Michal Handzus, Kings: Drew Doughty's four-point night tied a franchise record for defensemen set by Paul Coffey in 1992, but he'll have to settle for an honorable mention. Instead, the nod goes to Handzus for the textbook two-way game that carried the Kings to a 5-3 win at Staples Center on Monday Night. The veteran center chipped in with two goals, an assist, four shots, three takeaways and a brilliant defensive effort that helped limit Henrik Sedin to a single assist.
Welcome to my town, Boston, Massachusetts. It's quite simply the best sports city in the United States. Especially this week.
Across North America and even in some pockets of hockey-heavy Boston, the perception seems to be that if there is an advantage for Buffalo in its first-round series with the Bruins, it's that the Sabres have Ryan Miller, an experienced goalie, legitimate Vezina Trophy candidate and, according to some, a possible Hart Trophy-winner as NHL MVP.
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MORE BRACKETS: Michael Farber | Darren Eliot | Kostya Kennedy | Jim Kelley | Allan Muir | Sarah Kwak
MORE BRACKETS: Michael Farber | Kostya Kennedy | Brian Cazeneuve | Jim Kelley | Allan Muir | Sarah Kwak
It was, without a doubt, the most heavily-hyped match in what's been a listless season for the Boston Bruins. For the price of admission, a boisterously disenchanted fan base wanted to see the hometowners (hard to call 'em heroes at this juncture) wrest two points from the Stanley Cup champion Pittsburgh Penguins and have someone, anyone, exact a little revenge for Matt Cooke's near decapitation of Marc Savard the last time the two sides met. Not necessarily in that order.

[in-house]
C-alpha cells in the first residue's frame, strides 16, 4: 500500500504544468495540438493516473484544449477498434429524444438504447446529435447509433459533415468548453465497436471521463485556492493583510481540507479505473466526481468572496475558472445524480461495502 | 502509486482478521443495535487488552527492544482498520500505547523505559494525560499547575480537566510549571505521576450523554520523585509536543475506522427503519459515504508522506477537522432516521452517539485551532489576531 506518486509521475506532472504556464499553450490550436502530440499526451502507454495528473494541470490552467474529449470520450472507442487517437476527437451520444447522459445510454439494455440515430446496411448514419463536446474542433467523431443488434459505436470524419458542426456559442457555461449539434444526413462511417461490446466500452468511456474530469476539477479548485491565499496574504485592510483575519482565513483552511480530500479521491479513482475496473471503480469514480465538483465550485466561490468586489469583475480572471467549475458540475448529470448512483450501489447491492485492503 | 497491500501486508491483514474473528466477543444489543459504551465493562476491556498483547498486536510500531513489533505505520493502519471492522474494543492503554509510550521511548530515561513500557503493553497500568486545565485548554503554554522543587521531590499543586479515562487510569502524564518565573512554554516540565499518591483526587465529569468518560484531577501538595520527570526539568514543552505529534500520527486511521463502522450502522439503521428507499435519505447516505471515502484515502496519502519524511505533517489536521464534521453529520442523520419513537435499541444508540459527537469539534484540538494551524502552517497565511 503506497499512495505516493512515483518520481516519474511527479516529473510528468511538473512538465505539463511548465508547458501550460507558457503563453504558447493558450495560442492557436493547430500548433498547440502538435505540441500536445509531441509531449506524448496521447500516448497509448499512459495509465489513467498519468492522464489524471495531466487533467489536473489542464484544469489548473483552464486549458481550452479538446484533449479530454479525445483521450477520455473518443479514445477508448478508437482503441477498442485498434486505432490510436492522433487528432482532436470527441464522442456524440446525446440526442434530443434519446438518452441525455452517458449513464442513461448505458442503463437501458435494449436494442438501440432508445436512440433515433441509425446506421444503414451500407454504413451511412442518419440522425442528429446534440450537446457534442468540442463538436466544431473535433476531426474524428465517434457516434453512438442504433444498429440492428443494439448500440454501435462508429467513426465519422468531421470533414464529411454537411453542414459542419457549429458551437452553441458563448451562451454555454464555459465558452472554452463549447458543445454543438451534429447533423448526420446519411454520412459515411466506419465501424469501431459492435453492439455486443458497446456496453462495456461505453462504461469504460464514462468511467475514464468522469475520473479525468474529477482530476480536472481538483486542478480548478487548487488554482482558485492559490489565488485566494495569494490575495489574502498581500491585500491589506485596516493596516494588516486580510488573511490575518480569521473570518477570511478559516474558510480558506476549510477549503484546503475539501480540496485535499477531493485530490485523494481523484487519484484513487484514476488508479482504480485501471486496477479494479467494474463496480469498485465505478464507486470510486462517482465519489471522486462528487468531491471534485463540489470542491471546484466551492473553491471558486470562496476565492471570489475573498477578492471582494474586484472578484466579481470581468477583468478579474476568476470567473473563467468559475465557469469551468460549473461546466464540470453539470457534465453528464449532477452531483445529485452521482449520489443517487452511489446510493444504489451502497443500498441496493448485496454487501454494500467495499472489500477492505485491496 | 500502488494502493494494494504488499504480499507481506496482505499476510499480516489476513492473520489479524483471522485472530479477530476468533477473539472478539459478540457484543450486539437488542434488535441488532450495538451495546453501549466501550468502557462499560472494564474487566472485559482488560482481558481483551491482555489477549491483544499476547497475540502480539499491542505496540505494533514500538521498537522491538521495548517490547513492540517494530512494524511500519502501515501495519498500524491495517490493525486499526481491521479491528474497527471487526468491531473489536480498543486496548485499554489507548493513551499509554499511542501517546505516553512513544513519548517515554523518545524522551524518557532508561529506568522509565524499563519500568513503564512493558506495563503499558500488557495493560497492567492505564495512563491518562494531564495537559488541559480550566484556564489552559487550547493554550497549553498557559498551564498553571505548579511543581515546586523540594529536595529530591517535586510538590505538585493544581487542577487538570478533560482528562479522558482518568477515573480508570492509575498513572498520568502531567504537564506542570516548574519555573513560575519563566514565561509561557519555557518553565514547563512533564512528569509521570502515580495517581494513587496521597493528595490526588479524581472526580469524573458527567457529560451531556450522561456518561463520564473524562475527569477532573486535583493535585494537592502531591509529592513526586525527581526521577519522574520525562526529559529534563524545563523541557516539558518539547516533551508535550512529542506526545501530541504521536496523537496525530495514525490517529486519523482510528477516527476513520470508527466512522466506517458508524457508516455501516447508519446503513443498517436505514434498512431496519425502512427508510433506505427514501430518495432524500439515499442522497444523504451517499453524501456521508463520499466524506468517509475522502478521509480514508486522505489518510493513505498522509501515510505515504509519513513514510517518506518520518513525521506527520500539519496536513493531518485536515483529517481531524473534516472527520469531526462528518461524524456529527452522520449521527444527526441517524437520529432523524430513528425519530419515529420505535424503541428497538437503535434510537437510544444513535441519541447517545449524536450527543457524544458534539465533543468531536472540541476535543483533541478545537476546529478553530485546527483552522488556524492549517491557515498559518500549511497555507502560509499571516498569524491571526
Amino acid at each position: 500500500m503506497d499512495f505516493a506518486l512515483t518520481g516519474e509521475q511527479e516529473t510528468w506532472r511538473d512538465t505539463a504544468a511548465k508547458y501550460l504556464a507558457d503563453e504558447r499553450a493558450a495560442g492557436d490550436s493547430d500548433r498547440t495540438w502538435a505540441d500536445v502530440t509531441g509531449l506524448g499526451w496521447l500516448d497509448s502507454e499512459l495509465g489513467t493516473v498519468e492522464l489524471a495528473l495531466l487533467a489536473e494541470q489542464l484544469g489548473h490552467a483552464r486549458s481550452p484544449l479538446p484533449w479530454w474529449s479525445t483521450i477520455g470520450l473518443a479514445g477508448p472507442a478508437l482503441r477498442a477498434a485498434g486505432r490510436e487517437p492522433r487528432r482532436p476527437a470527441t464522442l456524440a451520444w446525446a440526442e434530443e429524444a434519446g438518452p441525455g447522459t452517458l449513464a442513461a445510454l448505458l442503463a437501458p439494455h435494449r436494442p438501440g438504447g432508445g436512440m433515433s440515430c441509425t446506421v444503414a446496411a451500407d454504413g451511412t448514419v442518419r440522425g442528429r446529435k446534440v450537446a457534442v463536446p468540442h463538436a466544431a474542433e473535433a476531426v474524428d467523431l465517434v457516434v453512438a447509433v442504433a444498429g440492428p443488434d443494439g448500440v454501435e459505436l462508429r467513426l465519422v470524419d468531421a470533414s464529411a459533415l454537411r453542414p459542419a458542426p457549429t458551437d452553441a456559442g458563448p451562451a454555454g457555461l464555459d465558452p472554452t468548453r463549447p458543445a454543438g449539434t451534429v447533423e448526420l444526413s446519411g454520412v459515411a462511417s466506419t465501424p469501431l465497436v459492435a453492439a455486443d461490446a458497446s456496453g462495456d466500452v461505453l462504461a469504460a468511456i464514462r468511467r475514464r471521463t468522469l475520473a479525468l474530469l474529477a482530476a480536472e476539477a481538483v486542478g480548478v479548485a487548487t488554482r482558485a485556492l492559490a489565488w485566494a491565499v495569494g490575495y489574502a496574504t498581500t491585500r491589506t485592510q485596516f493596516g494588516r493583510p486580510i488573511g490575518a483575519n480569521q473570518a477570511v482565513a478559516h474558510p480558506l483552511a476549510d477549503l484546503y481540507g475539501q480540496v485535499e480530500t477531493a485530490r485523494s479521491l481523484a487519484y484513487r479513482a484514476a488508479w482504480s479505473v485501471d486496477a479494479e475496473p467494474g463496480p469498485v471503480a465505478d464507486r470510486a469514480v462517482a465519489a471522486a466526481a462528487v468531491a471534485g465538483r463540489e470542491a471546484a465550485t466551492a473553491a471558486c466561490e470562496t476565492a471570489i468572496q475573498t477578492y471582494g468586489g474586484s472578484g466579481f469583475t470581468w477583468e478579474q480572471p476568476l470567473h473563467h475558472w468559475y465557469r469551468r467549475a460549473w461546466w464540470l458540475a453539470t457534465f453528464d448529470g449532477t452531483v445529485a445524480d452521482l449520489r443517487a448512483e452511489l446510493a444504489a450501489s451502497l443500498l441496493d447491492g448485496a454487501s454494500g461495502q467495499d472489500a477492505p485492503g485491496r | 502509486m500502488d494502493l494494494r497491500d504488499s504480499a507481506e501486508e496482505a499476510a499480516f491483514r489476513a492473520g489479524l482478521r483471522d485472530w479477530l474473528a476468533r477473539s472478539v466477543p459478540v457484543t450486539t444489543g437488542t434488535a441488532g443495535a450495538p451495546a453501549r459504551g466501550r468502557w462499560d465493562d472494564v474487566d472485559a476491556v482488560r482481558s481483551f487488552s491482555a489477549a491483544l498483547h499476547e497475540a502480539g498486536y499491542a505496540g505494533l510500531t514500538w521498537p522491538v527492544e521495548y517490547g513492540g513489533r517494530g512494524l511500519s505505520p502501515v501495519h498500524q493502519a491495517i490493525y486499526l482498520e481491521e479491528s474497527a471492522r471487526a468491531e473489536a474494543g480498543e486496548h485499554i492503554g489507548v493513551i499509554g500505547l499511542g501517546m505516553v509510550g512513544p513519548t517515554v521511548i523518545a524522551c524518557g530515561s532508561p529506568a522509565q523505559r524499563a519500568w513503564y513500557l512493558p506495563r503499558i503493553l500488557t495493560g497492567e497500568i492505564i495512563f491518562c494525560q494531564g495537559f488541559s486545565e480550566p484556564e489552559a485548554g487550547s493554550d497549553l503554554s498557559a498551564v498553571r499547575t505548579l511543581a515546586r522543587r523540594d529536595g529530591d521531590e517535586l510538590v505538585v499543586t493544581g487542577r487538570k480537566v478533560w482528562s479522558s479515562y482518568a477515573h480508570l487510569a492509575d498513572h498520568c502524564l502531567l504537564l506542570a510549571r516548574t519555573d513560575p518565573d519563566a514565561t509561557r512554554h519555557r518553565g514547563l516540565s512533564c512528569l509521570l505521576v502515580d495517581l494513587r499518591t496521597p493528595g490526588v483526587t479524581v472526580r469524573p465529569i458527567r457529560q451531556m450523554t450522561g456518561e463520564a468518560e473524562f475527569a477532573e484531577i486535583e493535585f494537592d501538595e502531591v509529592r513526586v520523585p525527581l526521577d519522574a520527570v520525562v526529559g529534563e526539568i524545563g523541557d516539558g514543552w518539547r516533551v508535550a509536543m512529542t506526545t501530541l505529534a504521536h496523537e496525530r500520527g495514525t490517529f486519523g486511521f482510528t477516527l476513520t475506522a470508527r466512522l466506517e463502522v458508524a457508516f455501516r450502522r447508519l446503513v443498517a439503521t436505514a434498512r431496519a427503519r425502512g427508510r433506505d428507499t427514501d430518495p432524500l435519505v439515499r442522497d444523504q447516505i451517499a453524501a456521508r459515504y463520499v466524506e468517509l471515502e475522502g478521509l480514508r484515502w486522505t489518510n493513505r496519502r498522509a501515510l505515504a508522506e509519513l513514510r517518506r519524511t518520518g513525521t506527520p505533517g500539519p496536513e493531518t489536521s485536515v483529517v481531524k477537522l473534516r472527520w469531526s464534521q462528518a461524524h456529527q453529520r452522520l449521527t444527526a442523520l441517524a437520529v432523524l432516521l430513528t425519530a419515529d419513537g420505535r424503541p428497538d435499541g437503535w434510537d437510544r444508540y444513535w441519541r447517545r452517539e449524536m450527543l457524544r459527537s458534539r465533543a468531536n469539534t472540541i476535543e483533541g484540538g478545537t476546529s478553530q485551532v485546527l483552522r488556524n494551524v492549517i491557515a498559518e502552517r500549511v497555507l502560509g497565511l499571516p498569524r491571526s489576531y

Because the hockey gods have a wicked sense of humor, the 1970 Stanley Cup champions -- a.k.a. the Big Bad Bruins -- are being honored at the new Garden in Boston prior to the game Thursday between the Bruins and the Pittsburgh Penguins -- a.k.a. Armageddon on Ice.
Some random thoughts on the fly -- Toronto to Detroit, if I recall my itinerary -- on the record-setting, yawn-inducing 2010 NHL trade deadline:
With hockey underway at the Olympic Games, there's a pause in the NHL schedule. With pause comes reflection. Looking back on my preseason predictions, well, let's just say I've done better in years past. Self-flagellation aside, here's a look at what has happened and why -- I think this is called exception reporting in the corporate world...
BOSTON -- From the perfect weather here at Fenway Park, to the perfect pass to Marco Sturm right in front of the Philadelphia Flyers net, the perfect finish for most of the 38,112 fans packed in here, the 2010 Winter Classic was yet another storybook event (RECAP).
BOSTON -- Three months ago, this Winter Classic matchup between the Boston Bruins and the Philadelphia Flyers was supposed to be a fight for first place in the Eastern Conference. Things, alas, don't always go as planned.
It's been a while since we dipped into the old mailbag, and you've sent in a batch of good questions and comments lately. So, here we go...